6 Keylor Navas (Costa Rica)
It has still been a major surprise to see Costa Rica advance to the quarter-finals while conceding only two goals in five matches – Uruguay, Italy, England, Greece and Holland. Behind a solid unit, Navas was a secure presence. As the pressure increased, his performances rose accordingly, with his exhibitions of shot-stopping against Greece and Holland among the highlights of the tournament.
5 Vincent Enyeama (Nigeria)
Another goalkeeper who arrived after a record-breaking season at club level. Enyeama carried on the form that made him nigh-on unbeatable for Lille, pulling off a series of extraordinary saves, starting in the first match against Iran, when Nigeria dominated but would have lost if the goalkeeper had not kept enough concentration to tip away a header from Reza Ghoochannejhad. He then kept Bosnia-Herzegovina at bay before thwarting Lionel Messi and Argentina for long periods despite conceding three. When a goalkeeper falls below perfection, however, he can be punished severely and Enyeama’s mishandling of a cross against France enabled Paul Pogba to score the winning goal and ruined another otherwise immaculate performance.
4 Tim Howard (USA)
Having made a tournament-record number of saves against Belgium, Howard’s influence seemed immense as his leadership helped coax valiant resistance from defenders who might otherwise have been torn apart. He inspired his team-mates with words and deeds.
3 Júlio César (Brazil)
The 34-year-old has so far justified the manager’s decision to keep faith with him, making sharp saves against Luka Modric and Ivan Perisic to prevent Brazil from suffering a shock defeat in the opening game and made an outstanding save in normal time against Chile to keep out a shot from Charles Aránguiz. Before the shootout he told his team-mates to “hit them with confidence and I’ll stop three” and then turned away efforts from Mauricio Pinilla and Alexis Sánchez before Gonzalo Jara tried too hard to put the ball out of the goalkeeper’s reach and hit a post.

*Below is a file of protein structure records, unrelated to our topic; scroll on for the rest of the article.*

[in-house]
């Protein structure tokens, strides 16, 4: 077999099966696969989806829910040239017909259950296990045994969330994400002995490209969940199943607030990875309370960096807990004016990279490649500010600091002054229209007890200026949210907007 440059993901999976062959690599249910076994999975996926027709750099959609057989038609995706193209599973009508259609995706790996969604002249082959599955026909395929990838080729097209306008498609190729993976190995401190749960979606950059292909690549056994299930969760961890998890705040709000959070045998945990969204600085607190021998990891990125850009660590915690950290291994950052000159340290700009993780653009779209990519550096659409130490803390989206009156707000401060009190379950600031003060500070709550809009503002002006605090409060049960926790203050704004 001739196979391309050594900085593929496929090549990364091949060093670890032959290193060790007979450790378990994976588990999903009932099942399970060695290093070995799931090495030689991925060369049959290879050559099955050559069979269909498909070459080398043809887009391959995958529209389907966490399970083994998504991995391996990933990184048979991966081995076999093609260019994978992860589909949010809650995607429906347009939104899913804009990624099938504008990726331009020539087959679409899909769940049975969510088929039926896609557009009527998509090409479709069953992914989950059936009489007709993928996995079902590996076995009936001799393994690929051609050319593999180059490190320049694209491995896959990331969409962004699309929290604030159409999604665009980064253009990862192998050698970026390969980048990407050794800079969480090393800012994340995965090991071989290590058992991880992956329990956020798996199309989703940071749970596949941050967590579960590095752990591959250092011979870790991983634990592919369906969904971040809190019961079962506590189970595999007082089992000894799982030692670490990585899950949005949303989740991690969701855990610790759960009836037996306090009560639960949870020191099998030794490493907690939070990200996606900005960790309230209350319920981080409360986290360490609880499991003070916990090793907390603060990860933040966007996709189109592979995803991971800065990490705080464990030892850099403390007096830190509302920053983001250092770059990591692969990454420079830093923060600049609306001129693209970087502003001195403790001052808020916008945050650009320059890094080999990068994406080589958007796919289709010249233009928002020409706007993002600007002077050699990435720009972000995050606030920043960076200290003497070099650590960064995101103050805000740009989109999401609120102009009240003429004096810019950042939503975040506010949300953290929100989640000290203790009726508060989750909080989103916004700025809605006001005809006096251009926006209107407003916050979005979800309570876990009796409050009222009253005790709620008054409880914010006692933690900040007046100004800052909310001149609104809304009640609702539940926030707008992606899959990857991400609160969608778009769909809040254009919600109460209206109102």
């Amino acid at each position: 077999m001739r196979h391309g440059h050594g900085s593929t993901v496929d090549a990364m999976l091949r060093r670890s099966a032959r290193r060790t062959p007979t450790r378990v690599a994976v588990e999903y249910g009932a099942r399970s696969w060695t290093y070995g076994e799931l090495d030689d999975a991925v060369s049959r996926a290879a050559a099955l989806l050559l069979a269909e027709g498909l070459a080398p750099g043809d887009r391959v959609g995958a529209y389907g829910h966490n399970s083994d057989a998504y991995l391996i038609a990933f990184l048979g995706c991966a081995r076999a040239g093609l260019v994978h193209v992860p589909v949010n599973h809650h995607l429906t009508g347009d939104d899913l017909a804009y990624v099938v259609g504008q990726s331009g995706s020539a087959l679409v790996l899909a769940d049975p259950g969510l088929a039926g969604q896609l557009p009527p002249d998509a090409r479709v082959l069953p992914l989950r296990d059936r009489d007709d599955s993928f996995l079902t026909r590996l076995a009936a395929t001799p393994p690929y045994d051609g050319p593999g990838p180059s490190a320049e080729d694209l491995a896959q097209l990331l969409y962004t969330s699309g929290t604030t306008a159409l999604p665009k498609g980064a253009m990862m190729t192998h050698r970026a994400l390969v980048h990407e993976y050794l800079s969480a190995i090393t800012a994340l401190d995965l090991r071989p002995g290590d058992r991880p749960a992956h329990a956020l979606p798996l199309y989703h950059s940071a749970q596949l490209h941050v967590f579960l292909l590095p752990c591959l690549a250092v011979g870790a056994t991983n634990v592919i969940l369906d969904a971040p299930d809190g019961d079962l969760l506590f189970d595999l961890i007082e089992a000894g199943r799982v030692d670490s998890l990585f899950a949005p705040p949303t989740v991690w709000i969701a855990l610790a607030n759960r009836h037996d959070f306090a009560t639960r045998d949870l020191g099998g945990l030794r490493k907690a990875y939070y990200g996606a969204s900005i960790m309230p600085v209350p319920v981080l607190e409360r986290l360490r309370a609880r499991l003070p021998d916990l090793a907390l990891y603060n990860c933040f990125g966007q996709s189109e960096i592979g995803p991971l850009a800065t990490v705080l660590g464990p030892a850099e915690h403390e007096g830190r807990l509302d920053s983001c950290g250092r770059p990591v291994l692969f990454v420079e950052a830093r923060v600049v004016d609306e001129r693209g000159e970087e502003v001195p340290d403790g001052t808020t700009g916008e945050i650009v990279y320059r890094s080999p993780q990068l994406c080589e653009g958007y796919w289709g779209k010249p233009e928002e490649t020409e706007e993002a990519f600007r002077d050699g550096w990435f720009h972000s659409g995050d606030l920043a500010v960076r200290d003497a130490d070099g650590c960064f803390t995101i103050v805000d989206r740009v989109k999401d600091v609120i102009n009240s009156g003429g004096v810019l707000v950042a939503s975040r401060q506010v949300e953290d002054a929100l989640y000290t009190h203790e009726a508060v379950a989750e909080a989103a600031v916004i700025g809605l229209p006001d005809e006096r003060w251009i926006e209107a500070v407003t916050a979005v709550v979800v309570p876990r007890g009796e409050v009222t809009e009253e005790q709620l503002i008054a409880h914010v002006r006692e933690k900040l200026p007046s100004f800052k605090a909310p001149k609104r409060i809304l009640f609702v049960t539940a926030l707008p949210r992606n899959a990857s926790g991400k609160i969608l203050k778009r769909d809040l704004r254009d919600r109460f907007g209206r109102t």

2 Guillermo Ochoa (Mexico)
The 28-year-old’s agility, reflexes and robust wrists enabled him to make an array of improbable saves. Brazil players wondered whether there had been divine intervention when he helped Mexico to draw against them, while it took some devilry from Arjen Robben to beat Ochoa in the end.
1 Manuel Neuer (Germany)
Cristiano Ronaldo got an early clue that this was not going to be his tournament when Neuer produced a superb save from a stoppage-time free-kick to prevent Portugal from salvaging even a sliver of consolation from their crushing defeat by Germany. But it is not his shot-stopping that has distinguished Neuer, it is the way he has practically redefined the role of goalkeeper, taking the sweeper-keeper function to an extreme never before showcased with such success. His charges out of his box prevented Algeria, in particular, from reveling in the space behind Germany’s high defensive line, compensating for Per Mertesacker’s lack of pace. In addition to the obvious effectiveness, the sight of the hulking keeper hurtling towards confrontation must have a potent mindgame value – Asamoah Gyan, for instance, fled ridiculously wide when presented with the chance to take on Neuer one-on-one. What is more, Neuer’s superb distribution makes him the first line of attack.